The most pressing barrier to recovery, however, is low genetic diversity—and the inbreeding it can cause. The entire species numbers only a few thousand adults, and these largely live in isolated, mostly declining populations. In Morocco, for example, only 6 to 10 pairs remain. In southern Europe and the Mediterranean, the species still only occupies a small part of its former range.

In a bright spot, populations are now rising in six of nine European countries where the bird currently lives, and the team continues to plot reintroductions into new areas, such as the Balkans. Ultimately, connecting more of these isolated populations so that they interbreed will boost prospects of longer-term recovery across the continent, Lörcher says. Already, the team has spotted one bird that flew between the Pyrenees and the Alps. (Because vultures in the Pyrenees never went extinct, their population has greater genetic diversity, and intermixing helps create more robust Bearded Vulture populations in the Alps).  If all goes well, one day soon, Lörcher hopes, releases here in the Alps will no longer be needed.

Biologists even hope to bridge Europe’s population with isolated birds in northern Africa. It’s a long shot, Lörcher says, because Bearded Vultures don’t like crossing large bodies of water. An adventurous bird named Boni recently offered cause for optimism, however: In 2022, the one-year-old, the offspring of a pair reintroduced in Spain, flew across the Strait of Gibraltar to Morocco.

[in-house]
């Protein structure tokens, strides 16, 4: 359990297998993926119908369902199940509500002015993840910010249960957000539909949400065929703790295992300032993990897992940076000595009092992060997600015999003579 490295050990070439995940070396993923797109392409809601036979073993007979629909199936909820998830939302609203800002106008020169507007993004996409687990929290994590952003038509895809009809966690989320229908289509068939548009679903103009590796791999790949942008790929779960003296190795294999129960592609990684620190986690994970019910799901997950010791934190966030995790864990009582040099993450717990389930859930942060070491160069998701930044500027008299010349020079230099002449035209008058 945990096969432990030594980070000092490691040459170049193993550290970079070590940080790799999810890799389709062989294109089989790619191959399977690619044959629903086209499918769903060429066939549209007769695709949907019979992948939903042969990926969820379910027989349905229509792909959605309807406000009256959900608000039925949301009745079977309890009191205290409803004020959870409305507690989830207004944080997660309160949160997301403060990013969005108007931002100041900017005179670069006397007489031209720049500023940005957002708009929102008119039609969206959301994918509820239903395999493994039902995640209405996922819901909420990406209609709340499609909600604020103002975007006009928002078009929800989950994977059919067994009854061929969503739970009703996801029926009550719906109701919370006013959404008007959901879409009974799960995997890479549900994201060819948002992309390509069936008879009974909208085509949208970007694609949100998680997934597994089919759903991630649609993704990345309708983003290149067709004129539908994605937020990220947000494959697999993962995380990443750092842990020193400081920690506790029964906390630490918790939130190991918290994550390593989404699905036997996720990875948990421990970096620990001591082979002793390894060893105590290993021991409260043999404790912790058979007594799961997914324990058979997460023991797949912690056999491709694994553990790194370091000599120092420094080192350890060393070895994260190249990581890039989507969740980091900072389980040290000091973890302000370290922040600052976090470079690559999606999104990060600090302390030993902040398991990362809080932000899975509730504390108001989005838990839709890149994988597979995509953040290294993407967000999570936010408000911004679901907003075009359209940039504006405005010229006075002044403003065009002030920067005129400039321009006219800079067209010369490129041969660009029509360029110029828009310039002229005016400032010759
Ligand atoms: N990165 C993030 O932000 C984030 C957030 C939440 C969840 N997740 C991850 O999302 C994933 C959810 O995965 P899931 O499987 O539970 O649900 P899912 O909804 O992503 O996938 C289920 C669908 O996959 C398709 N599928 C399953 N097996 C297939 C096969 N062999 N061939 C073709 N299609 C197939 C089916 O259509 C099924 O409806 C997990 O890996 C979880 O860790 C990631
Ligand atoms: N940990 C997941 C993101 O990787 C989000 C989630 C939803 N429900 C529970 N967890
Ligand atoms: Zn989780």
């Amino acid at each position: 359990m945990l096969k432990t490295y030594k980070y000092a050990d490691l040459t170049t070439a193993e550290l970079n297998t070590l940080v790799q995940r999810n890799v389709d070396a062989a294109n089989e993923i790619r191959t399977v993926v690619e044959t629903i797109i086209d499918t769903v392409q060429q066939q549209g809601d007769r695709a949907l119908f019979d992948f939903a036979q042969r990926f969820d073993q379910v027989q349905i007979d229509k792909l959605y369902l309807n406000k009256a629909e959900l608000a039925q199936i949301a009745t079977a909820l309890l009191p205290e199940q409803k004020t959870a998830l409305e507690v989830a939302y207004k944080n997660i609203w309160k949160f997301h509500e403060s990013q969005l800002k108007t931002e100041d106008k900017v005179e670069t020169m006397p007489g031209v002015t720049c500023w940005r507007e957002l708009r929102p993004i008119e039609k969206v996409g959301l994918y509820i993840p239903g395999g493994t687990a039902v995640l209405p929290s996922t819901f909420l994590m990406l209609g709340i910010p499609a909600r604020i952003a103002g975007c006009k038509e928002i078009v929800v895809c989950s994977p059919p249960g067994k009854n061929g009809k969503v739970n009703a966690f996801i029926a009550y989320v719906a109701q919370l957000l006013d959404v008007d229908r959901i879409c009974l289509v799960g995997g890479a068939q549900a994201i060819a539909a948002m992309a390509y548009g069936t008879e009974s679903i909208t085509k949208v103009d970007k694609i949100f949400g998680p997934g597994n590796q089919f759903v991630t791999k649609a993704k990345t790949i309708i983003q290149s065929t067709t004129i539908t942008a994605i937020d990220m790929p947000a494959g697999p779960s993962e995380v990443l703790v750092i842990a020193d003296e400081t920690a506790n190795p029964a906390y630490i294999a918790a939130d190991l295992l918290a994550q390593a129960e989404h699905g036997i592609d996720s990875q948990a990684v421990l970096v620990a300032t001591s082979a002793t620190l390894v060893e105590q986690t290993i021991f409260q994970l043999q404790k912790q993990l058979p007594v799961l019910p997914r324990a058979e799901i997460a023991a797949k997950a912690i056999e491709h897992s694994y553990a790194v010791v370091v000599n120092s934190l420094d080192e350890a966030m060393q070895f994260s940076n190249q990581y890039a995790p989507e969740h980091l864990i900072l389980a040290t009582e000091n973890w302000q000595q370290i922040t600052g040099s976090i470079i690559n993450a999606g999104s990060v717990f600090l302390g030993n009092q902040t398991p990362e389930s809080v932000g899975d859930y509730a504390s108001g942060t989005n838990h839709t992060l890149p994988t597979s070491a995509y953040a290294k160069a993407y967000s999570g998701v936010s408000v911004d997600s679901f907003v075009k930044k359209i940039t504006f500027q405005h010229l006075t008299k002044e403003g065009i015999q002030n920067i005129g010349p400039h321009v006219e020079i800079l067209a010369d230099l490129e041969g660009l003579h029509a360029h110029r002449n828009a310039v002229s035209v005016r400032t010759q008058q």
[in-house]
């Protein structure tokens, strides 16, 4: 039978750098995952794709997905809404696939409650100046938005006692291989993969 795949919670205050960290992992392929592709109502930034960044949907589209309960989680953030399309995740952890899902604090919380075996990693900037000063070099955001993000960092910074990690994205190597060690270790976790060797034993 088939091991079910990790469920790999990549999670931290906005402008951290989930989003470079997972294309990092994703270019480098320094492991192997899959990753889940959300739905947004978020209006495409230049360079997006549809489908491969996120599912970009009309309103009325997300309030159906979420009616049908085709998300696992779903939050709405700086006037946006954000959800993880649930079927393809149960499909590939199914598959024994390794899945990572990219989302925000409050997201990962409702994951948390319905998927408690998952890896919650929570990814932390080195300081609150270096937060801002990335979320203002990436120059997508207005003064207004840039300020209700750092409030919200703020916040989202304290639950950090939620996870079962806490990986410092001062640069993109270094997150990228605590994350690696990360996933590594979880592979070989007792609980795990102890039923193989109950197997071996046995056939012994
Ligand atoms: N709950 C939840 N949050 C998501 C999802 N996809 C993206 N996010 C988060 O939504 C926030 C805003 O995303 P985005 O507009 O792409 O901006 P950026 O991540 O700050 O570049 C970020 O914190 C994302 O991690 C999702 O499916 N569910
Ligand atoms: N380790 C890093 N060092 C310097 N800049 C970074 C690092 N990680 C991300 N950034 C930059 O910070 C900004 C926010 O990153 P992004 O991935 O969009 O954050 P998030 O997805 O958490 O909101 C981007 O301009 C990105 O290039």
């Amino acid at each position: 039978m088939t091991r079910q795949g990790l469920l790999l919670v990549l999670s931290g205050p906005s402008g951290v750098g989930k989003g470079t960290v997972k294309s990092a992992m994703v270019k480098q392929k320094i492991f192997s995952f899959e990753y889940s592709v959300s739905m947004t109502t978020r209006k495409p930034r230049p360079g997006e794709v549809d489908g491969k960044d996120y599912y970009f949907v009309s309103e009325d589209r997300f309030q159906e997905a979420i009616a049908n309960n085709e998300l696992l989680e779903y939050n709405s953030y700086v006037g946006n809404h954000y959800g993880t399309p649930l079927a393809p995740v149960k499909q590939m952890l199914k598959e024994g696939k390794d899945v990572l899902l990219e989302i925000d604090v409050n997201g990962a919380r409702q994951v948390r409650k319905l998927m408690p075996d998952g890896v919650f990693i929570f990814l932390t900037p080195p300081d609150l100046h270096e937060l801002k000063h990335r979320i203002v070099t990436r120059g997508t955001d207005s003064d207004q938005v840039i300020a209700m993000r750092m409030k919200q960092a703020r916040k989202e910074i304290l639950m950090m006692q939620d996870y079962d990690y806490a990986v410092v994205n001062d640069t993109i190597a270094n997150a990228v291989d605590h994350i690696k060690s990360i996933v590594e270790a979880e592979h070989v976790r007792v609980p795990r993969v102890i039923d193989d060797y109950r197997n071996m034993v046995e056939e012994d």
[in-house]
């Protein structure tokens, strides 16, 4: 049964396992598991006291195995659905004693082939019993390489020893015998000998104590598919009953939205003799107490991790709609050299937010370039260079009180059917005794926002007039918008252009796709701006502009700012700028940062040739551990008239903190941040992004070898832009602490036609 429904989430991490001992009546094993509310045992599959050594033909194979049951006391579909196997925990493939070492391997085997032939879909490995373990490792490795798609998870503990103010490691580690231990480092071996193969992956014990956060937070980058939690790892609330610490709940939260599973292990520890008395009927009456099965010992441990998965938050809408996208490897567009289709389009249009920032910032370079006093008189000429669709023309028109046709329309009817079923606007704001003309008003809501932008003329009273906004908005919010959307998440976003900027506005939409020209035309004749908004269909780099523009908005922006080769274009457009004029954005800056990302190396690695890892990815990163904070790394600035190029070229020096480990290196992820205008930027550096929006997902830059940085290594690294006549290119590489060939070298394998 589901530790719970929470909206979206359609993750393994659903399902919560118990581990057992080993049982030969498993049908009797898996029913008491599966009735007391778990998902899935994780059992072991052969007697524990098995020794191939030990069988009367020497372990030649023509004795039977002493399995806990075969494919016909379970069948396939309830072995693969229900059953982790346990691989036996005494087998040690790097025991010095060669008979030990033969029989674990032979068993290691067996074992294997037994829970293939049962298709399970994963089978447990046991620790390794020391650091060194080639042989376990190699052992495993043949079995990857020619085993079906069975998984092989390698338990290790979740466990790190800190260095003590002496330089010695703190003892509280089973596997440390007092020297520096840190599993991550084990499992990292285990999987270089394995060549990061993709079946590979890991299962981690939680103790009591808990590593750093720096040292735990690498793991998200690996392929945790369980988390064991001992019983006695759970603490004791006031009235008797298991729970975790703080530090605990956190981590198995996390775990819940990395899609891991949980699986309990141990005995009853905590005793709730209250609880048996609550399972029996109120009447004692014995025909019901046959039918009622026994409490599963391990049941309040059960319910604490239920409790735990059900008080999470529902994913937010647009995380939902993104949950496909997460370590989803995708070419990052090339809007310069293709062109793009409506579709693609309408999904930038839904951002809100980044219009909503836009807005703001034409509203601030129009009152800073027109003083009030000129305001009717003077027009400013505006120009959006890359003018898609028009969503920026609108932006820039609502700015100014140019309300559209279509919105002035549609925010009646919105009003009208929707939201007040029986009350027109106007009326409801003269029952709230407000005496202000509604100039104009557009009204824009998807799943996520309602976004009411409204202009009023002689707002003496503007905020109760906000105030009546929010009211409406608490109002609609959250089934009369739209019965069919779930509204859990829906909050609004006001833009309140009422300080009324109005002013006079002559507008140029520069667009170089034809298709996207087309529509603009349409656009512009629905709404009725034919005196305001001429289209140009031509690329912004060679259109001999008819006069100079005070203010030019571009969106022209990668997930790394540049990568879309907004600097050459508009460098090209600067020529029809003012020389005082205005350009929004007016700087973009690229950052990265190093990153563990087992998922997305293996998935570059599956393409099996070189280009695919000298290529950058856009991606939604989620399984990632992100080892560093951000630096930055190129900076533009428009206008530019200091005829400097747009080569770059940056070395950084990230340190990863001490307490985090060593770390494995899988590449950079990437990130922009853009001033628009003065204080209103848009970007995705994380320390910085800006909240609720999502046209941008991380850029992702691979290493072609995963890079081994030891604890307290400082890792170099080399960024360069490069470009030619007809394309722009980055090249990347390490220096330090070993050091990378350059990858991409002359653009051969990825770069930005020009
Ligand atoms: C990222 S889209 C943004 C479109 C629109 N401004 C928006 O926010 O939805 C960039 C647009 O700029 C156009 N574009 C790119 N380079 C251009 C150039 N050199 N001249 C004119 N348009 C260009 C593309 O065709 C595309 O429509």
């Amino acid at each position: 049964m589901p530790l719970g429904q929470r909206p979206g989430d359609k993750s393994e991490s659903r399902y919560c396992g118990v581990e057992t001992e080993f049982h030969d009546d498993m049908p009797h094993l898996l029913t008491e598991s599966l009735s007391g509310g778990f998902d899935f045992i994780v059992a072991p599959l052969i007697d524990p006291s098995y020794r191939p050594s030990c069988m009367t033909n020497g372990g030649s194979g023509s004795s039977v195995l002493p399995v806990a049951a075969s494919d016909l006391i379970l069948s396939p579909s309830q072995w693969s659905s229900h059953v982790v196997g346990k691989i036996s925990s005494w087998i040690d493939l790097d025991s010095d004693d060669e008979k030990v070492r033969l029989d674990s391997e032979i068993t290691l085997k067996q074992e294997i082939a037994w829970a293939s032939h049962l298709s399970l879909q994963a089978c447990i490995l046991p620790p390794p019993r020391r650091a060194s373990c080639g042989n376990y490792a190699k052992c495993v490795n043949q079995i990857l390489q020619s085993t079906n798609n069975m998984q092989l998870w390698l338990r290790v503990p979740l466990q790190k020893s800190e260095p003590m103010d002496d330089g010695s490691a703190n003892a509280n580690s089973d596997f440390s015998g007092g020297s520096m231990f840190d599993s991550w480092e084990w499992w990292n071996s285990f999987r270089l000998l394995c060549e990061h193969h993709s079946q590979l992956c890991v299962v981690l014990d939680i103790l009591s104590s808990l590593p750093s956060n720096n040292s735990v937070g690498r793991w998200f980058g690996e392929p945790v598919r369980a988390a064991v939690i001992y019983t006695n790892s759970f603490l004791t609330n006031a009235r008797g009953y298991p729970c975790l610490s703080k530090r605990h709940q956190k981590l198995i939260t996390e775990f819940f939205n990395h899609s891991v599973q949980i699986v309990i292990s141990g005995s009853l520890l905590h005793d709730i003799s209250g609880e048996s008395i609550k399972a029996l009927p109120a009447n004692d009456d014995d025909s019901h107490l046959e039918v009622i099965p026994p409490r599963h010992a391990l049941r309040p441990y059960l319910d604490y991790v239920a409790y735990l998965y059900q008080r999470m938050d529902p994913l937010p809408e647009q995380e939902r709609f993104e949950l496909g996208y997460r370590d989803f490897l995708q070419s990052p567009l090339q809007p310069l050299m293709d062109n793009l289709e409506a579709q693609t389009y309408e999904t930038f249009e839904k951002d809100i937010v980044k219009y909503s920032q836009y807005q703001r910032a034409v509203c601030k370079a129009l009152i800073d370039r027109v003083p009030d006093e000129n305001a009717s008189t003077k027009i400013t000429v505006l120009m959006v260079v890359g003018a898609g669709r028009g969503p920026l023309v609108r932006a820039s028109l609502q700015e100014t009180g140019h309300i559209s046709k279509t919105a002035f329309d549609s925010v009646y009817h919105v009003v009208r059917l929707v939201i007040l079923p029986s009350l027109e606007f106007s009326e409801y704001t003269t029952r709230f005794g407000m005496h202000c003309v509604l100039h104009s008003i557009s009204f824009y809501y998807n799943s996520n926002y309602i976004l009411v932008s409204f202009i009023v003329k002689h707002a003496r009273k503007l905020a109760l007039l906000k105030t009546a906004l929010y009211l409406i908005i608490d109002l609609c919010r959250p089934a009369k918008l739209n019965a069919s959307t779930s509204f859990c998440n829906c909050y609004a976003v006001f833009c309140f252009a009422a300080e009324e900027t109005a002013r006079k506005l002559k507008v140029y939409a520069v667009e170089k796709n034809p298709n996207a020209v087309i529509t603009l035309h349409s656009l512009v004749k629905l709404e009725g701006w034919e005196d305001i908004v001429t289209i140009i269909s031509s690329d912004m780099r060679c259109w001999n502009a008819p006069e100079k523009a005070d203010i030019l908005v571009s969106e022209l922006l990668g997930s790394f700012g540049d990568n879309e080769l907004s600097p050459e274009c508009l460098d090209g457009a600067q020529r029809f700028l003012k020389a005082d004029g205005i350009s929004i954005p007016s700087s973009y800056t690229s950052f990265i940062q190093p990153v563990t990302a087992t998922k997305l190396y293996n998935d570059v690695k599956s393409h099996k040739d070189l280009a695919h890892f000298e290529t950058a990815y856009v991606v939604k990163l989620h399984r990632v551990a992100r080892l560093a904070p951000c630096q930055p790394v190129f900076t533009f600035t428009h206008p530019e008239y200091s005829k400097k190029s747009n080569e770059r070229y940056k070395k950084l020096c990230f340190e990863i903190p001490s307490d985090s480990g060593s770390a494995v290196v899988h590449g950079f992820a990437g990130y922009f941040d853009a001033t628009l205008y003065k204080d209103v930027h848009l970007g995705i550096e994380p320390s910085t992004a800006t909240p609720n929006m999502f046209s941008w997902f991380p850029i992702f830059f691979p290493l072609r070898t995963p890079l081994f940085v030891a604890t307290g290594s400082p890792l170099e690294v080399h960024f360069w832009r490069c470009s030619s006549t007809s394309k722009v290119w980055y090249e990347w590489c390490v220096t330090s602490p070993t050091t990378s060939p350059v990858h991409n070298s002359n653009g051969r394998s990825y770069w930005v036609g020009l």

For now, the team will continue their genetic matchmaking. This year was a record season for captive-bred chicks—35 total—and more than 21 birds were released in Spain, France, Germany, and Switzerland. As for Obwaldera and Marco, they fledged and were spotted circling the skies together a few weeks after their release.

But neither of their stories played out exactly as planned. Although handlers go to great efforts to avoid vultures imprinting on people, in August the team had to recapture the young bird because he was showing an unhealthy curiosity in his new human neighbors—a first for the Alps reintroduction program. Marco will live out his life in captivity, where he’ll still contribute to his species’ recovery in the captive-breeding program.

Obwaldera, meanwhile, seems to be thriving in the wild and continues to explore new territory. But contrary to initial DNA test results, a later one showed that Obwaldera is male, not female. Luckily, Lörcher says, there are enough females around for him to find a mate. As the now free-flying bird—last spotted about 90 miles away from the release site—adapts to his new home, fans around the world are cheering him as they track his progress on the project’s web site. Everyone hopes he’s one of the lucky birds that beats the odds.

This story originally ran in the Winter 2023 issue as “Bone Appétit” To receive our print magazine, become a member by making a donation today.